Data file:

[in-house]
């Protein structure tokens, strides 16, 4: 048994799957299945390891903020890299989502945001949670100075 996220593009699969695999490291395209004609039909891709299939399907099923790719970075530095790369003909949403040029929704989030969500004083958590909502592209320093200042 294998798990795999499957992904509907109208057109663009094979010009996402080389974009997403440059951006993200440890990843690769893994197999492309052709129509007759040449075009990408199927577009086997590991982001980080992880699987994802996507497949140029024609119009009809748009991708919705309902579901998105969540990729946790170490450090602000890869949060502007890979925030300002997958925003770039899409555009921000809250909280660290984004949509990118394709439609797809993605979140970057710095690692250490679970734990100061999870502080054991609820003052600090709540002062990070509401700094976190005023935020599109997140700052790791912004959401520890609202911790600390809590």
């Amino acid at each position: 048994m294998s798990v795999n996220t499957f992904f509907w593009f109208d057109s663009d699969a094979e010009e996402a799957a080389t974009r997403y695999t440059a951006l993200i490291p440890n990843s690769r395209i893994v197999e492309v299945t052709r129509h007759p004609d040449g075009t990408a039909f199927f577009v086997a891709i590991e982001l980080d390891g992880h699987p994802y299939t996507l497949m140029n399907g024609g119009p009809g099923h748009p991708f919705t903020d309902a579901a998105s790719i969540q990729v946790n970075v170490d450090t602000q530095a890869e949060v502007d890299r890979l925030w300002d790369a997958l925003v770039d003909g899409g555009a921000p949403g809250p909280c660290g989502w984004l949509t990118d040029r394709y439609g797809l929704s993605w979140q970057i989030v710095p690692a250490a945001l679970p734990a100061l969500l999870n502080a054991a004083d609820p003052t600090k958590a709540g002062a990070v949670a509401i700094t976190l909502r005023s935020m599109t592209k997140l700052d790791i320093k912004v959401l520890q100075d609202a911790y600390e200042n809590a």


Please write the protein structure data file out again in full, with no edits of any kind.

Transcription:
[in-house]
């Protein structure tokens, strides 16, 4: 048994799957299945390891903020890299989502945001949670100075 996220593009699969695999490291395209004609039909891709299939399907099923790719970075530095790369003909949403040029929704989030969500004083958590909502592209320093200042 294998798990795999499957992904509907109208057109663009094979010009996402080389974009997403440059951006993200440890990843690769893994197999492309052709129509007759040449075009990408199927577009086997590991982001980080992880699987994802996507497949140029024609119009009809748009991708919705309902579901998105969540990729946790170490450090602000890869949060502007890979925030300002997958925003770039899409555009921000809250909280660290984004949509990118394709439609797809993605979140970057710095690692250490679970734990100061999870502080054991609820003052600090709540002062990070509401700094976190005023935020599109997140700052790791912004959401520890609202911790600390809590």
């Amino acid at each position: 048994m294998s798990v795999n996220t499957f992904f509907w593009f109208d057109s663009d699969a094979e010009e996402a799957a080389t974009r997403y695999t440059a951006l993200i490291p440890n990843s690769r395209i893994v197999e492309v299945t052709r129509h007759p004609d040449g075009t990408a039909f199927f577009v086997a891709i590991e982001l980080d390891g992880h699987p994802y299939t996507l497949m140029n399907g024609g119009p009809g099923h748009p991708f919705t903020d309902a579901a998105s790719i969540q990729v946790n970075v170490d450090t602000q530095a890869e949060v502007d890299r890979l925030w300002d790369a997958l925003v770039d003909g899409g555009a921000p949403g809250p909280c660290g989502w984004l949509t990118d040029r394709y439609g797809l929704s993605w979140q970057i989030v710095p690692a250490a945001l679970p734990a100061l969500l999870n502080a054991a004083d609820p003052t600090k958590a709540g002062a990070v949670a509401i700094t976190l909502r005023s935020m599109t592209k997140l700052d790791i320093k912004v959401l520890q100075d609202a911790y600390e200042n809590a």